The other night I watched Beauty and the Beast for the first time in roughly forever. I was shocked by two things: How much of the plot I had forgotten, and how many of the songs I remembered. It's like that for most Disney classics: I can't tell you what happened but I do remember how great the songs were.
It's been a long time since there's been a great Disney soundtrack, and, personally, I miss that. Not to sound like an old man in his rocking chair, but kids these days don't know what they're missing.
I say Disney needs to dust off that old copy of Grimm's Fairy Tales and call up some modern acts to throw a bit of spice in to the old formula. Not only would stunt casting the composing duties create a buzz but we'd get some great soundtrack albums out of it.
So, which artists have that knack for catchy tunes and the ability to get the story to happily ever after? Let's wish upon a star that these names would be up for consideration.
There are usually a series of events that you know will take place in most of these films. At some point the hero will face adversity, they'll fall in love, and in the end they'll grow up, no matter their literal age. Adversity, love, growing up -- all things that show up in the average Taylor Swift track
It's hard to deny her ability as a songwriter, and her songs have the right amount of melodrama to tug at our heartstrings. All she needs is the right story, preferably one with a lot of star-crossed love.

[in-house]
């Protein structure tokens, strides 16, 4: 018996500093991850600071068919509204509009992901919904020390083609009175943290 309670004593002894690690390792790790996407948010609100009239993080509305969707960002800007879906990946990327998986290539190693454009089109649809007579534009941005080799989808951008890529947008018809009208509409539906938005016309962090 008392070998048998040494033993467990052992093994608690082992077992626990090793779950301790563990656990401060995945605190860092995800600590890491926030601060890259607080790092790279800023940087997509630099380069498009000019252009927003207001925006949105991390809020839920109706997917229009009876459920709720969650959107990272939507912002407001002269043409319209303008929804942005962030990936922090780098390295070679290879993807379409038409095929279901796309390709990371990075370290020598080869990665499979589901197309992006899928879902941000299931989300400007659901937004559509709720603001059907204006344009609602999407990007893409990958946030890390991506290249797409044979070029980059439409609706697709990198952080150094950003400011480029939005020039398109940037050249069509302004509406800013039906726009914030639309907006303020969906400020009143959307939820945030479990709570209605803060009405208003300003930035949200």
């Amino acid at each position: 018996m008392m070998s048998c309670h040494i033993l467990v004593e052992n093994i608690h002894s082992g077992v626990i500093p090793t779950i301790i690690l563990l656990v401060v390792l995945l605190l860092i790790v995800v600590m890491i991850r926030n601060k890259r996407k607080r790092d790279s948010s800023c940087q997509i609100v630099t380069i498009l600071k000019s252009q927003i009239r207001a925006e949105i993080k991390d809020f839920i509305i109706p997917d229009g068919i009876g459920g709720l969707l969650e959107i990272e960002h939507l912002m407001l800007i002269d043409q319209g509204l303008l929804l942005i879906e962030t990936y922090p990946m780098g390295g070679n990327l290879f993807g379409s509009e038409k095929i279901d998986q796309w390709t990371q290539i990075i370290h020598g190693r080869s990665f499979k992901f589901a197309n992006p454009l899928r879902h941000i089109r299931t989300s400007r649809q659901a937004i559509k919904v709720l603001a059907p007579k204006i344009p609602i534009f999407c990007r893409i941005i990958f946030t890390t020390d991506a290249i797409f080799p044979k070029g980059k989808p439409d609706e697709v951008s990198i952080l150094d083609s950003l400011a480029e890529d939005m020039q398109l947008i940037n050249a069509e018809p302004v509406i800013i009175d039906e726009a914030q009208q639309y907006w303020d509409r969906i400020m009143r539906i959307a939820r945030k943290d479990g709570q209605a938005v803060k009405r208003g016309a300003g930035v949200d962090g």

Based on his solo releases, the Love King isn't the type of artist you might think to write a collection of songs aimed mainly at children. However, when you consider his production work, the choice to go with him makes a lot of sense. Along with his brother, he's written and produced three of the biggest tracks of the last decade, songs that had massive crossover appeal and made tons of money.
Not only that, but you know his "characters awkwardly falling in love during a montage" track would be a killer. You'd be humming it before you got out of the theater.
Composing a fantasy musical seems like a natural fit for Rivers. As an artist, he likes to push his composition abilities by experimenting with new modes of songwriting. In his personal life, he likes playing Dungeons & Dragons. Combine the two and he may end up writing enough songs for a one disc soundtrack and a five disc expanded edition.
Make it a story about an awkward half-elf trying to find his place in the world and it'll be magic. Plus, working on something that isn't under the Weezer name might stop the "it's not as good as Pinkerton" complaints before they start.
Colin may be the best storyteller in indie-rock. Consider The Hazards of Love. It's a highly literary concept album that features multiple speaking roles, memorable melodies, and a storyline that features a shape-shifter, ghosts and a fairy queen. He's also tackled the retelling of an Irish epic and the tale of a pair of sailors trapped in a giant whale. Meloy should be able to adapt to pretty much whatever the studio decides to throw at him, and write some good singalongs in the process.Ween
Silly songs/serious musicians. Over the course of their career the duo of Dean and Gene Ween have tackled everything from hard rock to pure country to Caribbean rhythms to noise. They take the familiar sounds of modern music and make them completely their own. There are few acts who have the sonic palette these guys can draw upon.
As a bonus, Gene recently said that he was interested in working on some "Disney-soundtrack-era Phil Collins"-type tunes. With a major studio financing their sessions, the band could deliver either their masterwork or a fascinating disaster. At that point, the plot might not even matter.
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